Stability and spending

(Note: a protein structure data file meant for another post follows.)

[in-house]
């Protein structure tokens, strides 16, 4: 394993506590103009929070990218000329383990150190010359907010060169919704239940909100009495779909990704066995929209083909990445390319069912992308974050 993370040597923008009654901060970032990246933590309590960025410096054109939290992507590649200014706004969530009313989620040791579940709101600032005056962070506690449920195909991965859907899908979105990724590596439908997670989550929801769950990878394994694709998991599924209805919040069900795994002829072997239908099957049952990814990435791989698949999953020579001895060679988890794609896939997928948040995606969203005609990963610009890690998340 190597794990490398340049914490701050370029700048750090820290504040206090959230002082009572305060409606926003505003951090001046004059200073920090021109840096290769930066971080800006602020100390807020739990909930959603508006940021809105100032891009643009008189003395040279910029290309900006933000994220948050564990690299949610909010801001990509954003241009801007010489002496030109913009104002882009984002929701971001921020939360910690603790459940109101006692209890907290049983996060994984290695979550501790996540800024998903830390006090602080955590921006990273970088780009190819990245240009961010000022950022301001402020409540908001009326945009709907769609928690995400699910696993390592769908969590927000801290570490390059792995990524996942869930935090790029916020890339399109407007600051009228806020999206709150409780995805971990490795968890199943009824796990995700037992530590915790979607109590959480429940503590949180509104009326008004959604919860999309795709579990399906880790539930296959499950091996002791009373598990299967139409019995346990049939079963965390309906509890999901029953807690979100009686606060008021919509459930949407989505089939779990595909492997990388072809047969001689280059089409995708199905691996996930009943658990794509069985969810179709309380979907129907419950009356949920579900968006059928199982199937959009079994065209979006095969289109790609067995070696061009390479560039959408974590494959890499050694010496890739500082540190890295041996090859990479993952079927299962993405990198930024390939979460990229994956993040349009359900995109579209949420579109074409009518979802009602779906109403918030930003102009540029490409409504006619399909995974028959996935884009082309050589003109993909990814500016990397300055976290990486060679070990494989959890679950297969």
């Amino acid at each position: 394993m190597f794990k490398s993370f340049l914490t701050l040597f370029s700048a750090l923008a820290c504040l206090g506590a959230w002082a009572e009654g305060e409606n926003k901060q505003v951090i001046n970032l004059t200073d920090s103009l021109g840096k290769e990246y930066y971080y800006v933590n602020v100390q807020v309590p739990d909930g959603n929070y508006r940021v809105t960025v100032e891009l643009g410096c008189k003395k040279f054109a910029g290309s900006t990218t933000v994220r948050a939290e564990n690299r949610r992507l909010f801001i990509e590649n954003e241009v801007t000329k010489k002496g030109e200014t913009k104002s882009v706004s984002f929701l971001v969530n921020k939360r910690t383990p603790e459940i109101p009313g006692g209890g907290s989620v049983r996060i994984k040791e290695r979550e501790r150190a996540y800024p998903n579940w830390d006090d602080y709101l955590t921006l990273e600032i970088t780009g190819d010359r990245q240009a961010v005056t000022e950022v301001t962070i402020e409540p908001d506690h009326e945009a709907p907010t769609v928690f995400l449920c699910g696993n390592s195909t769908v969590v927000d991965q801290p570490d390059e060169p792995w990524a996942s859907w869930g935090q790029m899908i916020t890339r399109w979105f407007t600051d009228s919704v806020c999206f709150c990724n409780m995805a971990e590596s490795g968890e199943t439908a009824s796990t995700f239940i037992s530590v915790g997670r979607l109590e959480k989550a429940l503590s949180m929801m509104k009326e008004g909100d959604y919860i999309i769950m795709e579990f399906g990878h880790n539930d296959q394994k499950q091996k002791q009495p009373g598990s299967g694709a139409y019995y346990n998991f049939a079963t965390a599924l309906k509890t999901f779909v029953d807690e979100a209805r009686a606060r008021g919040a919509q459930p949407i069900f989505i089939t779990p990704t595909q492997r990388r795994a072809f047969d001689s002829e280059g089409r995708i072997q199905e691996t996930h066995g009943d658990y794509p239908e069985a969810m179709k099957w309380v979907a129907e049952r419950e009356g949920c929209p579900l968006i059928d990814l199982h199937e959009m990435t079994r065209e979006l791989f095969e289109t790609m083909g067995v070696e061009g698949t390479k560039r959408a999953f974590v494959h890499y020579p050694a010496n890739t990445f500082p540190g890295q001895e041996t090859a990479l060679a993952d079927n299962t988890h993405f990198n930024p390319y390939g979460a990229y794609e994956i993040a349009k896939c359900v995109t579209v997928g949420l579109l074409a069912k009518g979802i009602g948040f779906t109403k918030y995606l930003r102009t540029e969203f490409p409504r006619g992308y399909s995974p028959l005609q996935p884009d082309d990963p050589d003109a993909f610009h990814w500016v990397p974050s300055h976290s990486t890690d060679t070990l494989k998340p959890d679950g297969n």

The government made clear yesterday that its economic policy will stay firmly on the road of macroeconomic stability and the gradual implementation of structural reforms. At the same time, within these limitations it plans to cover, to an extent, the many social needs that confront it. At a four-hour Cabinet meeting yesterday, the government adopted the framework for the economic and social policy of 2002-2004, basing it on the twin foundations of stability and social spending. The one pole is stability and development, the other is social policy, the strengthening of the new social state, Prime Minister Costas Simitis said after the meeting. Simitis, in other words, rejected the demands he has faced for a change in economic policy since his government was forced to reverse itself on social security reforms it proposed in March. The Cabinet agreed on reducing the public debt and approved a 5,000-drachma-per-month increase for low-income pensioners, at a cost of 400 billion drachmas. Another 210 billion will be spent in benefits for the unemployed, fighting poverty and social exclusion and helping people with disabilities. A further 190 billion will go toward paying family bonuses and civil service pensions, plus another 45 billion for employment policies. This is aside from the funds that will be taken from the EU’s Third Community Support Framework, in which 480 billion will be spent from 2001 to 2004 to help employment and promote entrepreneurship among young men and women and help other groups. The Cabinet also agreed on a first wave of tax reforms aimed at promoting mergers, and it agreed that the major tax reform will be carried out in 2003. Simitis, in effect, accepted his economic aides’ proposals for a moderate policy in 2002. This is intended to reserve funds that will then be spent more liberally in 2003, as elections must be held by the spring of 2004. The opposition New Democracy party leader, Costas Karamanlis, reacted angrily to the announcement. Simitis, he charged, has given up to the establishment, has reached a compromise with the establishment of corruption and employed distorting lenses in order to change the image of reality. He called on Simitis to hold a public dialogue, which the government spokesman rejected as a display of fireworks. Bus owners launch strike tomorrow

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